Darwin without borders? Looking at ‘generalised Darwinism’ through the prism of the ‘hourglass model’

Abstract

This article critically analyzes the arguments of the ‘generalized Darwinism’ recently proposed for the analysis of social-economical systems. We argue that ‘generalized Darwinism’ is both restrictive and empty. It is restrictive because it excludes alternative (non-selectionist) evolutionary mechanisms such as orthogenesis, saltationism and mutationism without any examination of their suitability for modeling socio-economic processes and ignoring their important roles in the development of contemporary evolutionary theory. It is empty, because it reduces Darwinism to an abstract triple-principle scheme (variation, selection and inheritance) thus ignoring the actual structure of Darwinism as a complex and dynamic theoretical structure inseparable from a very detailed system of theoretical constraints. Arguing against ‘generalised Darwinism’ we present our vision of the history of evolutionary biology with the help of the ‘hourglass model’ reflecting the internal dynamic of competing theories of evolution.

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Notes

  1. 1.

    The term ‘Universal Darwinism’ was introduced by Dawkins (1983) and later instrumentalized by Hodgson and Knudsen for the purposes of evolutionary economics. Recently, Hodgson (2007) expressed the preference for the term ‘generalized Darwinism’. We use exclusively the term ‘generalized Darwinism’ since it reflects more precisely the theoretical movement we address.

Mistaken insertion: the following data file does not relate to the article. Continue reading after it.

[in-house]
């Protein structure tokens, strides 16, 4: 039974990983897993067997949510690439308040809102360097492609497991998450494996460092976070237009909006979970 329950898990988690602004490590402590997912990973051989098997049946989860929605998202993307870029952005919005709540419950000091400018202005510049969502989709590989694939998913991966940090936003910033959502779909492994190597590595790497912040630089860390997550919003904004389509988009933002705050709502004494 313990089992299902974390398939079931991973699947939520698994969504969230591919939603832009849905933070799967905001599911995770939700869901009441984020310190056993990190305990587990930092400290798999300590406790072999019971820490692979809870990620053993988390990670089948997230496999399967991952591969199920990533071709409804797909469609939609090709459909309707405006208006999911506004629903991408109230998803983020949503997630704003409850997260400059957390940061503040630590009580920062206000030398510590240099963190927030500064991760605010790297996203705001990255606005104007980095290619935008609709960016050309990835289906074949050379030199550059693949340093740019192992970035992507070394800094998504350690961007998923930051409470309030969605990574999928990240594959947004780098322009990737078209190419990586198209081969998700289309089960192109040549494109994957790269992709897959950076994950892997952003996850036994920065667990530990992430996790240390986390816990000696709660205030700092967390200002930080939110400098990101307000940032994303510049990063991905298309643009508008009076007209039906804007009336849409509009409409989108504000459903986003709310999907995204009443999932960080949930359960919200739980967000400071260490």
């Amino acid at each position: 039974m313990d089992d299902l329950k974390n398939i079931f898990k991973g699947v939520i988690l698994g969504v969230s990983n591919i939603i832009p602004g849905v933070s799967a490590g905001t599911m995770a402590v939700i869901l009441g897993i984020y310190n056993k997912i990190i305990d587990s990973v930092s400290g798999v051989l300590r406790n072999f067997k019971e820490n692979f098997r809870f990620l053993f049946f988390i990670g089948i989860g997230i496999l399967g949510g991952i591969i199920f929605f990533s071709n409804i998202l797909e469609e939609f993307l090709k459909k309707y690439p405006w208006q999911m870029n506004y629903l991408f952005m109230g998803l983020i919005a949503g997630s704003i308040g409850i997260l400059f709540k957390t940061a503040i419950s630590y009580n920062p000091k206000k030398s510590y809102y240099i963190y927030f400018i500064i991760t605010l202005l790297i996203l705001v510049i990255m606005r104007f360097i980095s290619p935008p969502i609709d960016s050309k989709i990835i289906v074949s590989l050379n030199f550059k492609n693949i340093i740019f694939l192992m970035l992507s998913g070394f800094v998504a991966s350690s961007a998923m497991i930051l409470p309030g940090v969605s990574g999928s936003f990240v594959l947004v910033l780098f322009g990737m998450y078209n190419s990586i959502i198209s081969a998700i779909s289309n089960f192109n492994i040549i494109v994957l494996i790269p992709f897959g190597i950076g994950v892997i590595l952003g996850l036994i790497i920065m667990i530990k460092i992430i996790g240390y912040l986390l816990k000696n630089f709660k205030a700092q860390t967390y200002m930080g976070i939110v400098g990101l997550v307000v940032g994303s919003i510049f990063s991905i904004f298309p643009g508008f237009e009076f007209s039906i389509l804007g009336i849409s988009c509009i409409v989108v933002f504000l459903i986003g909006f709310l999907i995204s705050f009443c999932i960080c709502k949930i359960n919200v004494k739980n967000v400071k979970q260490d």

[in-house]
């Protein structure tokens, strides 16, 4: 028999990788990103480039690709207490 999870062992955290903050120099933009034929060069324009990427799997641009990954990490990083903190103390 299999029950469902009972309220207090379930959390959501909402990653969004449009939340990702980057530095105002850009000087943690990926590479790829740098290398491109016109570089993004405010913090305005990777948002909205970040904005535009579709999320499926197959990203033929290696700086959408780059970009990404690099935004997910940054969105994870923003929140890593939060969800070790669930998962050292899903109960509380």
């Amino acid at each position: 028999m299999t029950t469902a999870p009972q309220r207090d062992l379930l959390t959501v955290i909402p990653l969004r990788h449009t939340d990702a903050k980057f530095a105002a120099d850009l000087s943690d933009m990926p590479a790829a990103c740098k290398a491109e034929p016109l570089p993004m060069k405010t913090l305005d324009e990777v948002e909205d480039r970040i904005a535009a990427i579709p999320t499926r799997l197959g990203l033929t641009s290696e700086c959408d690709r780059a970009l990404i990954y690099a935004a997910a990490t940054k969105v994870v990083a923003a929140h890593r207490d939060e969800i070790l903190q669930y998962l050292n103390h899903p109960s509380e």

2. 2.

    Letter 5193—Darwin to Haeckel, 18 Aug [1866] (Darwin’s Correspondence Project).

  3. 3.

    Typology is an empirically based methodology declaring the primacy of structure over function and claiming that organisms are structural phenomena to be ordered in logical schemes in accord with their morphological features.

  4. 4.

    ‘Old’ in the sense of pre-Darwinian.

  5. 5.

    The newest account of Theissen’s approach is in Theissen (2009).

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Acknowledgments

Support by the Deutsche Forschungsgemeinschaft (Ho 2143, 9–2) for our research on the history of evolutionary biology is gratefully acknowledged. We are thankful to Charles Bourne for valuable suggestions. Michael Markert was instrumental in developing the visual images.

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Correspondence to Georgy S. Levit.

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Levit, G.S., Hoßfeld, U. Darwin without borders? Looking at ‘generalised Darwinism’ through the prism of the ‘hourglass model’. Theory Biosci. 130, 299–312 (2011). https://doi.org/10.1007/s12064-011-0138-8

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Keywords

  • Generalised Darwinism
  • Anti-Darwinism
  • Orthogenesis
  • Saltationism
  • The synthetic theory of evolution (STE)
  • The ‘hourglass model’
  • The extended Synthesis